The Casselman Mine, whose entrance is less than 100 yards from the Casselman River, is expected to open next month, with tunnels under the river, state officials said.  The mine will produce about 700,000 tons of coal a year over the next 10 to 15 years -– boosting the state’s total production of coal by about a quarter. It will employ 50 to 60 people, and extract coal from 2,700 acres underground, using two large machines, according to MDE.

“We are very concerned -– extremely concerned -– about these two endangered species,” Carey said.  “We don’t want anything to go wrong here.”

To help protect the hellbenders, the state will be inspecting the mine at least twice a month, and will be testing water quality in the river upstream and downstream, Carey said.

Ed Thompson beside Casselman River But Ed Thompson, the state wildlife ecologist who has been monitoring hellbenders in the Casselman River, said he remains worried about the fate of the species.

Only about 40 of these rare creatures have been found during surveys in Maryland’s Casselman River over the last quarter century, including only one –- an 18 inch male -– found by Thompson last August.

Standing beside the rocky stream on a recent afternoon, Thompson said accidents and spills at mines have historically caused mass die-offs of hellbenders and fish across the region.

“There are two things that could happen,” Thompson said.  “The mine may not have an impact, or something may happen, and it could be the final coup-de-gras …. It could put them over the edge, since we do not think the population right now is in very good shape.”

As someone who has looking out for hellbenders in the Casselman for a quarter century, Thompson said it would be a shame to lose such an impressive animal.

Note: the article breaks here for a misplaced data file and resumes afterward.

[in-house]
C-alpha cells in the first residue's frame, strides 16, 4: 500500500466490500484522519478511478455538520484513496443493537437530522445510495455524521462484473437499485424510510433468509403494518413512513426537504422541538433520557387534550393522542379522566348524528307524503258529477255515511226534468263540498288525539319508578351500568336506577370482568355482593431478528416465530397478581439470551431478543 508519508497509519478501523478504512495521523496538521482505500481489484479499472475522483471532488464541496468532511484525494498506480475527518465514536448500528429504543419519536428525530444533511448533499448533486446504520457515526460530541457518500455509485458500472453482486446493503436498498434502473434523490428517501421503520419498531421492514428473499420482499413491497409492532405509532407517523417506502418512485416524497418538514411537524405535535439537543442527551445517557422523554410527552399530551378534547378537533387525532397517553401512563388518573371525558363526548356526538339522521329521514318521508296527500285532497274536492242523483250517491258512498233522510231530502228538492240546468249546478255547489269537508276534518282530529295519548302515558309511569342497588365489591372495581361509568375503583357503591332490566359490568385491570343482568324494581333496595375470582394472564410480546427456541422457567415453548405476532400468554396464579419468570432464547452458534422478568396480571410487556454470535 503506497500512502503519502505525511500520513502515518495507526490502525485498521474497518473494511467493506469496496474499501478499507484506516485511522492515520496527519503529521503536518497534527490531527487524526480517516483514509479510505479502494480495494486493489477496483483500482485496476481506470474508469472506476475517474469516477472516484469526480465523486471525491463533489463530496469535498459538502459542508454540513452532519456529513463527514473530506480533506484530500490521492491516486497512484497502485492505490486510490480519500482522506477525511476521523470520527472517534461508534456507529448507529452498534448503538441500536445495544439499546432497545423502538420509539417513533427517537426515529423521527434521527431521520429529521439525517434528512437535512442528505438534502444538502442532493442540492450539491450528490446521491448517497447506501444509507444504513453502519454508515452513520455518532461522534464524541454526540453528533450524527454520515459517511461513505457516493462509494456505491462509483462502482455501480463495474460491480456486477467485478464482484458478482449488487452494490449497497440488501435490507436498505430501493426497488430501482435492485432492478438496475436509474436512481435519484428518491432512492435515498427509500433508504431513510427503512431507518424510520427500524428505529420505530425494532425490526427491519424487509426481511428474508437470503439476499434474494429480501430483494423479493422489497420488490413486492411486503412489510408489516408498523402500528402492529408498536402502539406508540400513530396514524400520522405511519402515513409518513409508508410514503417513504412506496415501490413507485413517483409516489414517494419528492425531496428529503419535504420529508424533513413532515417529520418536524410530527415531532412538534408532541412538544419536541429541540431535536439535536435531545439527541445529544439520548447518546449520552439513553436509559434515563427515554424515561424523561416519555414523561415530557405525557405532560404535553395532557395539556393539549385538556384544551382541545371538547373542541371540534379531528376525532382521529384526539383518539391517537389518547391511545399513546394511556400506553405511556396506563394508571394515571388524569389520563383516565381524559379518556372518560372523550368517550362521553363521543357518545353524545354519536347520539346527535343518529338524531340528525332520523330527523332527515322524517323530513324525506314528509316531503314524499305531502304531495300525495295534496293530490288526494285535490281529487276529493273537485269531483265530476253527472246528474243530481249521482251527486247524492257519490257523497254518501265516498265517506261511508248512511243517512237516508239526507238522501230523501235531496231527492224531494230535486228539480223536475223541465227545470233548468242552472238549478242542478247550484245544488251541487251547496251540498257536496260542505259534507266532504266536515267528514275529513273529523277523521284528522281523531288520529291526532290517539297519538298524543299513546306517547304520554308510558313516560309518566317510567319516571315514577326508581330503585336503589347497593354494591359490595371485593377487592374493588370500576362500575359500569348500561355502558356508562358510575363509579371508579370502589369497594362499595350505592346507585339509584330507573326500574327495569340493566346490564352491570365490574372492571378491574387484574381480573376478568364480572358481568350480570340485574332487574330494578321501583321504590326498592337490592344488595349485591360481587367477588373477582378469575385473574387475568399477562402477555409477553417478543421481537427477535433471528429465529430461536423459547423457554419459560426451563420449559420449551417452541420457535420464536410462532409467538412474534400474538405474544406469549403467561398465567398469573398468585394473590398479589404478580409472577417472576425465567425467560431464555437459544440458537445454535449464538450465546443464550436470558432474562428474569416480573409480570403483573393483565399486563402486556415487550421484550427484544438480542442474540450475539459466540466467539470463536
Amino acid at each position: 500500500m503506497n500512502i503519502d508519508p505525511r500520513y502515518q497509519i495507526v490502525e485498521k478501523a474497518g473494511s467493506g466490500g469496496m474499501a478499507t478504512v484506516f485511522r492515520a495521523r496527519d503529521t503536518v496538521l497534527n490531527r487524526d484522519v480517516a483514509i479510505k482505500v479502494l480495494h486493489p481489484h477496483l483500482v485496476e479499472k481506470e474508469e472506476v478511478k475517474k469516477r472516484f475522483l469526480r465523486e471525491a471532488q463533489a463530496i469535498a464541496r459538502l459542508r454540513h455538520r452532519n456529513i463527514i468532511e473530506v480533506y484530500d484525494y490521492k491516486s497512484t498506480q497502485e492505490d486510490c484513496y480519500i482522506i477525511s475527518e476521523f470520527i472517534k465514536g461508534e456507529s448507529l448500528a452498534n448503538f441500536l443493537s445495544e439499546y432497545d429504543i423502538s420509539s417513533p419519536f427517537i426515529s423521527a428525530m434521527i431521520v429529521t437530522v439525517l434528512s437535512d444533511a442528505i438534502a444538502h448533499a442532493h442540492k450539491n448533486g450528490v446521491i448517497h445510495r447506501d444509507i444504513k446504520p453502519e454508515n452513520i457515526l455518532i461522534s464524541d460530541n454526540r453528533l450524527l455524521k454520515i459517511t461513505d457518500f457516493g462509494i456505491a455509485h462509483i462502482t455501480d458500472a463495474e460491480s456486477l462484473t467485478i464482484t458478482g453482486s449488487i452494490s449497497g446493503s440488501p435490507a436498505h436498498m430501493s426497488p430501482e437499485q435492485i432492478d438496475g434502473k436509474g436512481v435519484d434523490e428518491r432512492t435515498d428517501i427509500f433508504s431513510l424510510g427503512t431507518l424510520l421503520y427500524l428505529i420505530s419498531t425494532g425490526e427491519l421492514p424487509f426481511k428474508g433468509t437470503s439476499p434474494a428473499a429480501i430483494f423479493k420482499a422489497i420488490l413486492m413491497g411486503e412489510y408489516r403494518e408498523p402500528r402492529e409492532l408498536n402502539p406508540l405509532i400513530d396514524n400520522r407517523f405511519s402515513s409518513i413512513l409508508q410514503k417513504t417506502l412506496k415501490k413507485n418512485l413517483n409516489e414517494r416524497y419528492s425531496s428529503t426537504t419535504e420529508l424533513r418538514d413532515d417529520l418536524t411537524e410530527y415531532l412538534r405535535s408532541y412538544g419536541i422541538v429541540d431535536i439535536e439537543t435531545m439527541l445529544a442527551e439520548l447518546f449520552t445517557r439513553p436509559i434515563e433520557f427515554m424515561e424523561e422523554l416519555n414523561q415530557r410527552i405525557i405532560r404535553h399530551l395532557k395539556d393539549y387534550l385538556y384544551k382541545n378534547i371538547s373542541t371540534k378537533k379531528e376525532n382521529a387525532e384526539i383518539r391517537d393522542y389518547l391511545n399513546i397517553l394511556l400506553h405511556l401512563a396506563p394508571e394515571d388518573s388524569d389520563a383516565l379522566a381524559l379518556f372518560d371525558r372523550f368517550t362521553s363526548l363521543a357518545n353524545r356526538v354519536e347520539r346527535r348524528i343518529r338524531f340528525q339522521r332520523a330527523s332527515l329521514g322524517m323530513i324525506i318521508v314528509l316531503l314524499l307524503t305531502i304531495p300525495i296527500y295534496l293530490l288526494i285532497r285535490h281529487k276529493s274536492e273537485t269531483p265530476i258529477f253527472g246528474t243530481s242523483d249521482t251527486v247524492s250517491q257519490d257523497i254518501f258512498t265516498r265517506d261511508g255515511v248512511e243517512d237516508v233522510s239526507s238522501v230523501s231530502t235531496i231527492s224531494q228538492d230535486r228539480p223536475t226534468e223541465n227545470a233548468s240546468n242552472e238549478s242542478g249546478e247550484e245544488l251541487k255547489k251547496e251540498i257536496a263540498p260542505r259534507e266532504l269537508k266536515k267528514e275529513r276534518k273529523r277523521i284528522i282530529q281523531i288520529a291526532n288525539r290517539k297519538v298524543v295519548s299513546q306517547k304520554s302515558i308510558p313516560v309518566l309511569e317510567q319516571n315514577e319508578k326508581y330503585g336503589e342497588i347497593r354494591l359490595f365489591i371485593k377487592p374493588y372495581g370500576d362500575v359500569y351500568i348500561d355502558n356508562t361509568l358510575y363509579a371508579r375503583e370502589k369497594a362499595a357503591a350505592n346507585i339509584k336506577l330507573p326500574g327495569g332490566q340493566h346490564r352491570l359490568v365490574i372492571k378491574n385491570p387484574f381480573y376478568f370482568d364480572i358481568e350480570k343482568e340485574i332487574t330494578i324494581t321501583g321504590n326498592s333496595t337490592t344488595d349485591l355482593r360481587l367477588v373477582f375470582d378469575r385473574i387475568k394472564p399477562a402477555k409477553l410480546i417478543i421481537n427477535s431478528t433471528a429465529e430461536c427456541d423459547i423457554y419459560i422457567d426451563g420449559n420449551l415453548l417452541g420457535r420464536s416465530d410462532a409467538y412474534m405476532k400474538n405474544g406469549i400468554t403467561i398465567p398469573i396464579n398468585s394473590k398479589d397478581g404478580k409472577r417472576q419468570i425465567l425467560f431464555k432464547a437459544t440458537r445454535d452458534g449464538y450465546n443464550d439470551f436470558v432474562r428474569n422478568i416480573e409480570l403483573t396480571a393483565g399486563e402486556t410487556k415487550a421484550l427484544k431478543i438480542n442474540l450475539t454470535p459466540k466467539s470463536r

“They are such an ancient species, you just hate to see them suddenly start disappearing throughout their range, because they are a really unique form of life,” Thompson said.

Dr. Peter Petokas with hellbender Also concerned about the new mine’s impact on the hellbender is Dr. Peter Petokas, a biologist at Lycoming College in Pennsylvania, who studies the salamanders in tributaries to the Susquehanna River and in his lab.

Petokas notes that hellbenders, the largest salamanders in the Americas, have a tragic history of being misunderstood and slaughtered, in part because of their “ugly” appearance.

“The origin of the name ‘hellbender’ is not clear.  Some folks often will say that anything that ugly is surely bent for hell,” Dr. Petokas said.   “People think that, one, they bite; two, that they’re poisonous; and three, that they eat game fish, which of course they don’t do.”

The salamanders eat crayfish, have tiny teeth, and are not poisonous.

As an example of their persecution, Petokas said that back in the 1930’s, troops of men, organized by the state of Pennsylvania, would troop up and down streams at night, with lanterns and trident-like spears called “gig poles” and massacre hellbenders. They thought (incorrectly) that they were eating all the fish and so called them "vermin."   One local newspaper proclaimed: “War on Vermin Planned to Battle Water Dogs.”

The hellbenders survived this effort to eliminate them, in part because they live under large, heavy rocks, and so are very difficult to find, he said.

Hellbender in container But Dr. Petokas said that coal mines, along with other sources of water pollution, have proven to be a more serious threat to the survival of the species. He said he is concerned about the new coal mine scheduled for opening next month beside the Casselman River.

“Given that the population is already at such a low level, you could eliminate the entire population from the Casselman, should a mine open that would affect water quality in the river, most definitely,” Dr. Petokas said.

Perhaps these misunderstood creatures are sending a message in their disappearance: That it is our appetite for fossil fuel, not a salamander with a little extra skin, that is truly ugly.

By Tom Pelton

Chesapeake Bay Foundation

(Photo at top by Neil Ever Osborne, International League of Conservation Photographers.  Other photos by Tom Pelton)